Mini has been on a crazed marketing campaign, and went on the record as to say “expect the unexpected.” Now doing a few donuts here and there is a far cry from the unexpected, but setting a man to fly off the top of a Mini Countryman’s roof definitely qualifies. Check out the John Cooper Works Mini in action above!
We've gotta hand it to BMW for launching the innovative DriveNow service in its hometown of Munich. If you thought ZipCar was good, wait til you hear about how DriveNow works. Check it:
- The biggest feature is convenience. You pick up the car, and when you are done, you can leave it anywhere. No need to bring it back to a designated parking lot or garage. Just park it anywhere you find a spot, and you are done. An iPhone app tells you where the nearest available car is.
- You sign up for the service and get a sticker that goes on your drivers license. That sticker becomes the key that unlocks the car, so you don't need anything extra to carry with you.
- Gas usage is included in the price
- Parking is free in within city limits
As we said, the service has launched in Munich with a fleet of 300 BMW and Mini Cooper vehicles, and we assume that if DriveNow is found to be successful, BMW will roll it out elsewhere.
For those who want a little drive in their USB thumb drive, might we suggest the USB drive based on the 1959 Mini Cooper? Sure, you may not be pulling off the Italian Job, but at least you’ll have 4GB worth of storage space. Of course, style costs, and this will cost you $102. Yeah, you read that right.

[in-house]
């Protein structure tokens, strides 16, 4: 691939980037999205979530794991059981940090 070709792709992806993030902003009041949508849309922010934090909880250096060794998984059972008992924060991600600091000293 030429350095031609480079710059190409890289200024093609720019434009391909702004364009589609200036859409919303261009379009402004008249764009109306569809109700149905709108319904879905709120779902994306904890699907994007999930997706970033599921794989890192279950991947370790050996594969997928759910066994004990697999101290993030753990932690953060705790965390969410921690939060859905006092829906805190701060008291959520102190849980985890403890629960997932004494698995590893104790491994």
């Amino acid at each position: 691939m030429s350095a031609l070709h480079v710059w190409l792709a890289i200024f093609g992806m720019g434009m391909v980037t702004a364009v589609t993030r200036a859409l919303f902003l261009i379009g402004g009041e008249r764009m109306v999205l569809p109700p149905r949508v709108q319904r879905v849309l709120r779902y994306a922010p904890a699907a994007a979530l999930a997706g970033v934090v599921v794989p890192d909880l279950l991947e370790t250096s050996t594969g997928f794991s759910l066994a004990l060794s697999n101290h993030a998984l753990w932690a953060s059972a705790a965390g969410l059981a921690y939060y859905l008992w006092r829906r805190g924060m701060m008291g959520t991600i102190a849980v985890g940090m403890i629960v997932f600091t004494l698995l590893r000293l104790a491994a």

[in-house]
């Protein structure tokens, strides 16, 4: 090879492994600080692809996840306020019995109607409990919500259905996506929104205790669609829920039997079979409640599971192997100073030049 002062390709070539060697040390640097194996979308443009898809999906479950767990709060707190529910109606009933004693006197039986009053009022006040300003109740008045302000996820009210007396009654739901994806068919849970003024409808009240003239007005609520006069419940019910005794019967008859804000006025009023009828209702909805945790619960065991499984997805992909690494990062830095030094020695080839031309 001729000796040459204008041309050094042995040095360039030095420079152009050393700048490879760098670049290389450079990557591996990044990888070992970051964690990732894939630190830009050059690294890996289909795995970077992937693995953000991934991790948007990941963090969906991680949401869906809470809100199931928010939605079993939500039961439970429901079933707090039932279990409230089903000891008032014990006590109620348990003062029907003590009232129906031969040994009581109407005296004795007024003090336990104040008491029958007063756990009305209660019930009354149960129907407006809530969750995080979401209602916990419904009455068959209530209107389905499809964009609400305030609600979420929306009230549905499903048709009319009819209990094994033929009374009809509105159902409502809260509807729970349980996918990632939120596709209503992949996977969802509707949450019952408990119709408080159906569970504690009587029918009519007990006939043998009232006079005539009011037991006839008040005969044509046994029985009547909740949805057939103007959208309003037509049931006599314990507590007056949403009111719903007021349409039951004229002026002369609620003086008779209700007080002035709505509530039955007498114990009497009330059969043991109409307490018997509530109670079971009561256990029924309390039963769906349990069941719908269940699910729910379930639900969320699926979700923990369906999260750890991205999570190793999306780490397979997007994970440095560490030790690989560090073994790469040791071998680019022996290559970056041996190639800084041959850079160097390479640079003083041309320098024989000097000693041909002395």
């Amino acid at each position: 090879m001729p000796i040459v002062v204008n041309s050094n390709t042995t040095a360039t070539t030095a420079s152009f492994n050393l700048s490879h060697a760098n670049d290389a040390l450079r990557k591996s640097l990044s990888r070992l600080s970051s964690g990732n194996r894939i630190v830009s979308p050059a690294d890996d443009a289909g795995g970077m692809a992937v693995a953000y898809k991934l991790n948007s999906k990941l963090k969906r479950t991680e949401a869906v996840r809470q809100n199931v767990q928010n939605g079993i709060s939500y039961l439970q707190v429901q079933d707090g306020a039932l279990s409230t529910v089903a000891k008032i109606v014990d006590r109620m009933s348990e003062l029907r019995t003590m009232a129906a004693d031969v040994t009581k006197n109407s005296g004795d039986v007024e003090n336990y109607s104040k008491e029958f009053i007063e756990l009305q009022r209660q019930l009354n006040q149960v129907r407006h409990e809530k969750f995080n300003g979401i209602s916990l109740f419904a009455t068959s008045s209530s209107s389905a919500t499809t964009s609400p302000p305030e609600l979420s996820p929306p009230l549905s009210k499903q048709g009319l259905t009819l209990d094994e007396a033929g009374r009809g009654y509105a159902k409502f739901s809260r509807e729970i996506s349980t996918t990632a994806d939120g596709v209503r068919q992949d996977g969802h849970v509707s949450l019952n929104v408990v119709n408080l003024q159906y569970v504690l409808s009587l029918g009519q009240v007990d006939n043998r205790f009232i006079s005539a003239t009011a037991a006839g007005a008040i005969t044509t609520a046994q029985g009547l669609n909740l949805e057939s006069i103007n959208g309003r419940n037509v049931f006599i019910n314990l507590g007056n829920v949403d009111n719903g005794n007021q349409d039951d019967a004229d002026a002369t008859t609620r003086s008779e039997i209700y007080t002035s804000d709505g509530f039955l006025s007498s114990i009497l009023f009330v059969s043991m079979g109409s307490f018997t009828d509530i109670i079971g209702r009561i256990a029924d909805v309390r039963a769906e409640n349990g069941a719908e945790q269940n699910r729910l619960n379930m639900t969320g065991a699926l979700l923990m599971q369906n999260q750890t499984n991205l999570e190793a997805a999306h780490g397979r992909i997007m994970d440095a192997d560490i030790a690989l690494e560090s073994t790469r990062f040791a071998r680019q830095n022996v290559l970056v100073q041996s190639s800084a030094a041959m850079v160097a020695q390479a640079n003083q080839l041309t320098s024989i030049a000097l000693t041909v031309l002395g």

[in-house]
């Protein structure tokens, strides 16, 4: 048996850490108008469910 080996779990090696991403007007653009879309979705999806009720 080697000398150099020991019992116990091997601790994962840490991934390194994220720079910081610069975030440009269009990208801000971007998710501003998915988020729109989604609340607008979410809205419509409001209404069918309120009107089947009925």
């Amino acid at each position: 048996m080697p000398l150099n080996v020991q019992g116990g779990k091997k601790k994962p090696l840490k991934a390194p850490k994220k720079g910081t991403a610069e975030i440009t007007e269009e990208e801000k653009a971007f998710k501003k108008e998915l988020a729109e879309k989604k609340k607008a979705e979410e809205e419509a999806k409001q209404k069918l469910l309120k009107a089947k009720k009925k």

Read More | Akihabara News
Okay, so we didn’t get all the facts and figures and stats of the major three players in the NAIAS, although they did get a major portion of the showroom floor. What we did get was a peek at some of the cars we could only covet, including this Alfa Romeo, the most expensive vehicle at the show at a cool million. After the jump, a few of the other sights we appreciated.
Read More | NAIAS 2008
Hybrid Technologies removes internal combustion engines from cars and turns them into electric vehicles. Founder Richard Griffiths is trying to convince people to think of battery power as a high-end option. High-end indeed. Griffiths takes such cars as the Chrysler Crossfire, the PT Cruiser, and MINI Cooper and makes them hybrid. The result will be a $65,000 MAXI Cooper, which can run 120 miles on a charge and go from 0 to 60 mph in 6 seconds.
Here’s the rub. Griffiths plans on initially selling his electric cars through Wal-mart at a starting price of ~$35,000.00. We are not sure what that means unless he believes that the shopping place of the “everyman” will convince us to spend twice the cost. We have two questions. If the cars do not sell at that inflated price, will Wal-mart roll back their prices? And if so, will the cars be made in sweat shops like most of their clothing?
Read More | MSN
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